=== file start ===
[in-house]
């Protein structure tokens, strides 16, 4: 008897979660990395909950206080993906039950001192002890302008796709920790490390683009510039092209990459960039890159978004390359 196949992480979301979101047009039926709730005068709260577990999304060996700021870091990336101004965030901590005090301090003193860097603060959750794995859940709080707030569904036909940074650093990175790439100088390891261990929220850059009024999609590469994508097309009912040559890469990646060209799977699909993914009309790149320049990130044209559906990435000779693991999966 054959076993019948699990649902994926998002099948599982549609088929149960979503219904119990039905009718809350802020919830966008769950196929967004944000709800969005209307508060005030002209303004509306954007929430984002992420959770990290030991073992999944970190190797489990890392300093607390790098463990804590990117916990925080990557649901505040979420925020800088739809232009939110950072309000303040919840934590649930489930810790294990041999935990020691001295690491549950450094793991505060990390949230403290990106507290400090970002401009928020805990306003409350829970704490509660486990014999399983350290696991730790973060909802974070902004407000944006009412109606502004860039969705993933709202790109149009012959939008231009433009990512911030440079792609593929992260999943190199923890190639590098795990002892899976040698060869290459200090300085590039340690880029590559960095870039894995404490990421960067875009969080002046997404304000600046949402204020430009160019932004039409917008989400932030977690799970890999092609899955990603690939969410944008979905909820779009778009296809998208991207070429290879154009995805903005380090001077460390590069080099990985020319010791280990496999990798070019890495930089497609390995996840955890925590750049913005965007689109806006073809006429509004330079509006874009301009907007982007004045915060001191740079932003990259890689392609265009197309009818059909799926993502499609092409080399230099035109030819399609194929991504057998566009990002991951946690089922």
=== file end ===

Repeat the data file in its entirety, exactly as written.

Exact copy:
[in-house]
């Protein structure tokens, strides 16, 4: 008897979660990395909950206080993906039950001192002890302008796709920790490390683009510039092209990459960039890159978004390359 196949992480979301979101047009039926709730005068709260577990999304060996700021870091990336101004965030901590005090301090003193860097603060959750794995859940709080707030569904036909940074650093990175790439100088390891261990929220850059009024999609590469994508097309009912040559890469990646060209799977699909993914009309790149320049990130044209559906990435000779693991999966 054959076993019948699990649902994926998002099948599982549609088929149960979503219904119990039905009718809350802020919830966008769950196929967004944000709800969005209307508060005030002209303004509306954007929430984002992420959770990290030991073992999944970190190797489990890392300093607390790098463990804590990117916990925080990557649901505040979420925020800088739809232009939110950072309000303040919840934590649930489930810790294990041999935990020691001295690491549950450094793991505060990390949230403290990106507290400090970002401009928020805990306003409350829970704490509660486990014999399983350290696991730790973060909802974070902004407000944006009412109606502004860039969705993933709202790109149009012959939008231009433009990512911030440079792609593929992260999943190199923890190639590098795990002892899976040698060869290459200090300085590039340690880029590559960095870039894995404490990421960067875009969080002046997404304000600046949402204020430009160019932004039409917008989400932030977690799970890999092609899955990603690939969410944008979905909820779009778009296809998208991207070429290879154009995805903005380090001077460390590069080099990985020319010791280990496999990798070019890495930089497609390995996840955890925590750049913005965007689109806006073809006429509004330079509006874009301009907007982007004045915060001191740079932003990259890689392609265009197309009818059909799926993502499609092409080399230099035109030819399609194929991504057998566009990002991951946690089922």